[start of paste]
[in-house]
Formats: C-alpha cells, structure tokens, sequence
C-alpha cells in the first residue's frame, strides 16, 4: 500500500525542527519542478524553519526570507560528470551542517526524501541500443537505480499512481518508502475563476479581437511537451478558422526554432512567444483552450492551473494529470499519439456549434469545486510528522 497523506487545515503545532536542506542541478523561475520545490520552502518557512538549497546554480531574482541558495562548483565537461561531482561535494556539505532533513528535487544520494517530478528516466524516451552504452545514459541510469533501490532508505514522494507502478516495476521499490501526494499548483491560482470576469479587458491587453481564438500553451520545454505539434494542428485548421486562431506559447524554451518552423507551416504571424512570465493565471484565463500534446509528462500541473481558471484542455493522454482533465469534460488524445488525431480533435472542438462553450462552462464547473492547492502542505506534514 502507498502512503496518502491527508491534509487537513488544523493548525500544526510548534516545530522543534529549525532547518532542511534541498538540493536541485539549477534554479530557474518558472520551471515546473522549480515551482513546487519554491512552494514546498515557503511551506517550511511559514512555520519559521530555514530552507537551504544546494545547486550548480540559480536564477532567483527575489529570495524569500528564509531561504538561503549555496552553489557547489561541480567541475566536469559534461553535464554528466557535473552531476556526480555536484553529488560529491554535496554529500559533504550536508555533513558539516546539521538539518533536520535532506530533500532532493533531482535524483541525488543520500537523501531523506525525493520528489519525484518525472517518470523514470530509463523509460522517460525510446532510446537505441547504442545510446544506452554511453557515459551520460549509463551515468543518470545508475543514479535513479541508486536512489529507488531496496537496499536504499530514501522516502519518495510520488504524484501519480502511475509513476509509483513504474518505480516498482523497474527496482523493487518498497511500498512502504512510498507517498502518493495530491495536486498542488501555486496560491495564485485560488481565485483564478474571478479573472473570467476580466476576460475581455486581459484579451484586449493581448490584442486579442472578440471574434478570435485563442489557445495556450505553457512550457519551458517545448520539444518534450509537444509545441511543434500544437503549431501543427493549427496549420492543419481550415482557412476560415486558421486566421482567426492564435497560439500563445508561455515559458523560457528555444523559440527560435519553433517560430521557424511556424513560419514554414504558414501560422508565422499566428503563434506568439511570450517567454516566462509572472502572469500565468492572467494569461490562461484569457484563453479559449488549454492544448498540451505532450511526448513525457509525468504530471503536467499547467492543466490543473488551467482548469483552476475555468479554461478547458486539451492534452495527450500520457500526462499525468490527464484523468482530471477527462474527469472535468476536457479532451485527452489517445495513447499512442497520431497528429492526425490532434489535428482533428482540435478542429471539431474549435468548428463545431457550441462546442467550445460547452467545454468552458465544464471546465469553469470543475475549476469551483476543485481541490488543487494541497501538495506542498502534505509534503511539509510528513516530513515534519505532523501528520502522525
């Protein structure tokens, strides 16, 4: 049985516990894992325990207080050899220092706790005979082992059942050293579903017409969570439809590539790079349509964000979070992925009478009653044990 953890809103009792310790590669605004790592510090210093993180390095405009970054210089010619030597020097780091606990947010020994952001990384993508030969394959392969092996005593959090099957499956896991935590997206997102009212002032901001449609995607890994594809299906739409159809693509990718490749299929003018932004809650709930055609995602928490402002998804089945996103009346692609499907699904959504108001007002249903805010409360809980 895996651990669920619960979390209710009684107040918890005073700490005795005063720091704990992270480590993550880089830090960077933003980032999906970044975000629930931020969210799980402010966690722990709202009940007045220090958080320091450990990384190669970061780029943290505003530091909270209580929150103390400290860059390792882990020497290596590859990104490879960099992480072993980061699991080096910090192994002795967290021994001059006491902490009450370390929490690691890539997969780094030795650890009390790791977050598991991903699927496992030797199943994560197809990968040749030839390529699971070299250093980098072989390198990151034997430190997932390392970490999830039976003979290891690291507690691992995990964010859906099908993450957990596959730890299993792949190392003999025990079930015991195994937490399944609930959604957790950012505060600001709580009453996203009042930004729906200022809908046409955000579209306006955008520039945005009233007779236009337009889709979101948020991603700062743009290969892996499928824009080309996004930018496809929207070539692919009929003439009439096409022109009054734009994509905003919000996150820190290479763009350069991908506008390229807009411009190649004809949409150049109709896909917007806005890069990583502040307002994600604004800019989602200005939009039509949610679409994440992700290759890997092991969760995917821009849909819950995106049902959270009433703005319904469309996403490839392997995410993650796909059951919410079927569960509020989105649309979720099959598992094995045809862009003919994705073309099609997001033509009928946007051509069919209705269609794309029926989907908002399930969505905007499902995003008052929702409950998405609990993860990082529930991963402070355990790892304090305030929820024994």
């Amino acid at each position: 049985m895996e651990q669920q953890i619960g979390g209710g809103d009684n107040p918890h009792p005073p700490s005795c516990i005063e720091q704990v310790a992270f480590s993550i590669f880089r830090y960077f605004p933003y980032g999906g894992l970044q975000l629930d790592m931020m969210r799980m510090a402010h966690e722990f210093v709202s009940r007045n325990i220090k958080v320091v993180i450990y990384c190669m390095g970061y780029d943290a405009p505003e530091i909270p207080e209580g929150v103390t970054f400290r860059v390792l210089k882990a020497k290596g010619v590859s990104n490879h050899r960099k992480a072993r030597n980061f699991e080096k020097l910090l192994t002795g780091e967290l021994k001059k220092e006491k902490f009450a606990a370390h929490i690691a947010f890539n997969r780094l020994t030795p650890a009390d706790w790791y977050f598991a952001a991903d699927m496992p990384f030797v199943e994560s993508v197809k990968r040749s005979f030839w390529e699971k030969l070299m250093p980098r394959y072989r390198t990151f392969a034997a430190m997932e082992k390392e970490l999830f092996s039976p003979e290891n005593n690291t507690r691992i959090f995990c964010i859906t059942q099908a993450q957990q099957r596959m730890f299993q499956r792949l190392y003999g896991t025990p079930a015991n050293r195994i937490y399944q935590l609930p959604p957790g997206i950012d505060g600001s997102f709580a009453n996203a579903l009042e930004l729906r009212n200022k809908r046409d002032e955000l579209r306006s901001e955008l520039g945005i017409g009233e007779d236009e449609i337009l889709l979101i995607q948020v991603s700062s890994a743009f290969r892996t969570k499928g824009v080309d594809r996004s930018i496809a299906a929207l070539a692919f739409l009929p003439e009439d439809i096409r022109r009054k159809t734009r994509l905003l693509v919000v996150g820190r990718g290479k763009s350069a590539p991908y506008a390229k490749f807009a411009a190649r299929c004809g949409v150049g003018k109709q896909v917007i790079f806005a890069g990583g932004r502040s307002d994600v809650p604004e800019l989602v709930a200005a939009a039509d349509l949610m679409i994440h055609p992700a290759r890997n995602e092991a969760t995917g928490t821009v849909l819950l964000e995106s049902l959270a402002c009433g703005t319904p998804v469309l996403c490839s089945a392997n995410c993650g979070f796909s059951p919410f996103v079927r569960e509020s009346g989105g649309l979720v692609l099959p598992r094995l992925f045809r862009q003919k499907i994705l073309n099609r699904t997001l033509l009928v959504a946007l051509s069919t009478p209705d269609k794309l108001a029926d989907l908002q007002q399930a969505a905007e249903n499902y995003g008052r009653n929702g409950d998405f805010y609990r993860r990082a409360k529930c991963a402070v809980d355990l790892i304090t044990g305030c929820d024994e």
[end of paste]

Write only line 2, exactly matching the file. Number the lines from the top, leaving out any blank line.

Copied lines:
Formats: C-alpha cells, structure tokens, sequence